You can't "opt for TTS software" that doesn't exist. Duolingo doesn't do its own TTS, it licenses commercial TTS systems, and there is no market for a commercial TTS system for Irish, so Duolingo can't use TTS for Irish.

    Useful and all as abair.ie can be, it is not good enough, and it would not be an improvement.


    It would still be nice to have a function that would slow things down. The university courses I've taken let you play naturally spoken dialogue at half speed, and everyone sounds drunk but it's possible to make out individual words and sounds. Every time I come back to Irish after focusing on some other language, I'm struck all over again by how badly it needs the option to slow it down, and how frustrating it is without that.


    It's possible to play the clips on Irish exercises Duolingo at half speed, it's just not entirely straightforward.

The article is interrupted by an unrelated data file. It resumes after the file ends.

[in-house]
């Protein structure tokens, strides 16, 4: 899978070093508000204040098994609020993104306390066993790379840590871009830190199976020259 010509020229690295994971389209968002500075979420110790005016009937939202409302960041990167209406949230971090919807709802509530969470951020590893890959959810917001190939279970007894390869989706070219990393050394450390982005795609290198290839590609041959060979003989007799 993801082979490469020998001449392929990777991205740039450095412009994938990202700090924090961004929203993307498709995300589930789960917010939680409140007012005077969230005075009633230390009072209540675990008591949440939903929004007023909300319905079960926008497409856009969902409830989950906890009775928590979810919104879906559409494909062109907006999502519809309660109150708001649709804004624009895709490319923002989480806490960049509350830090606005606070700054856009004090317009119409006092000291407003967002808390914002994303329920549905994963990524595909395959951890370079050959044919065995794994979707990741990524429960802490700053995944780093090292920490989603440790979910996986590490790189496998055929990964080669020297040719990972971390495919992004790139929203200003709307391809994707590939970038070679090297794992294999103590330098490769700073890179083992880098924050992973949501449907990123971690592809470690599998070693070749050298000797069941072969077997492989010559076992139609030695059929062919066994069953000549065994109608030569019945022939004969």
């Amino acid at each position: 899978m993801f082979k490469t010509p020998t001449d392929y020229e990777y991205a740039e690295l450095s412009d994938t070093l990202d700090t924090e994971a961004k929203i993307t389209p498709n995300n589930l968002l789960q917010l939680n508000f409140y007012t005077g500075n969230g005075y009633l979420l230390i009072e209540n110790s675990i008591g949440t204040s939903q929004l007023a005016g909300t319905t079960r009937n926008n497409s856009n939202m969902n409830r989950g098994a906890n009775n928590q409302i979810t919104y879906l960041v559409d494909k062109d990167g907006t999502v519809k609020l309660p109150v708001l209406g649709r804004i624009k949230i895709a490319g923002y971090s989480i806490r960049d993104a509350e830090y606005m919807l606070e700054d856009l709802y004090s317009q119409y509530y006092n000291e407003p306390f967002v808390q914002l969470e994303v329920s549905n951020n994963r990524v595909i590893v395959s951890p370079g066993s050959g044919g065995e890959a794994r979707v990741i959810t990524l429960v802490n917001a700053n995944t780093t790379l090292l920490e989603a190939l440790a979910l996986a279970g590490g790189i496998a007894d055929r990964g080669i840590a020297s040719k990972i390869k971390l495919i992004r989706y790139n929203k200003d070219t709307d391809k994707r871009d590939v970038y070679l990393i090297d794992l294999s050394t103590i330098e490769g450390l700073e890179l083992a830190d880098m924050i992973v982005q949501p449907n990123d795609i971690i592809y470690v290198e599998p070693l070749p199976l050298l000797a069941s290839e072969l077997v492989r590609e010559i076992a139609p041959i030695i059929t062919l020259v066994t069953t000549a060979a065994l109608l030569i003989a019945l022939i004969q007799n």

For example, the audio for Nach dúirt mé leat teacht anoir? can be accessed directly here:

    If you open that link in your browser, you can right-click on it and set the Play Speed to 0.5.

    The result is much smoother in Microsoft Edge than in Firefox. I imagine that someone with the right skills could create an extension to allow you to do this very easily, but the poor quality of the Firefox output compared to the Edge output points to one problem with that approach.

    Update: - the new Microsoft Edge is based on Google Chrome's codebase, and no longer supports half-speed playback, whereas Firefox has fixed the issues that it used to have, and now the half-speed playback in Firefox is excellent.


    Regarding the pronunciation of Irish, I find it hard to tell which vowel is pronounced and which one modifies the consonant.

    Is there a general rule regarding that?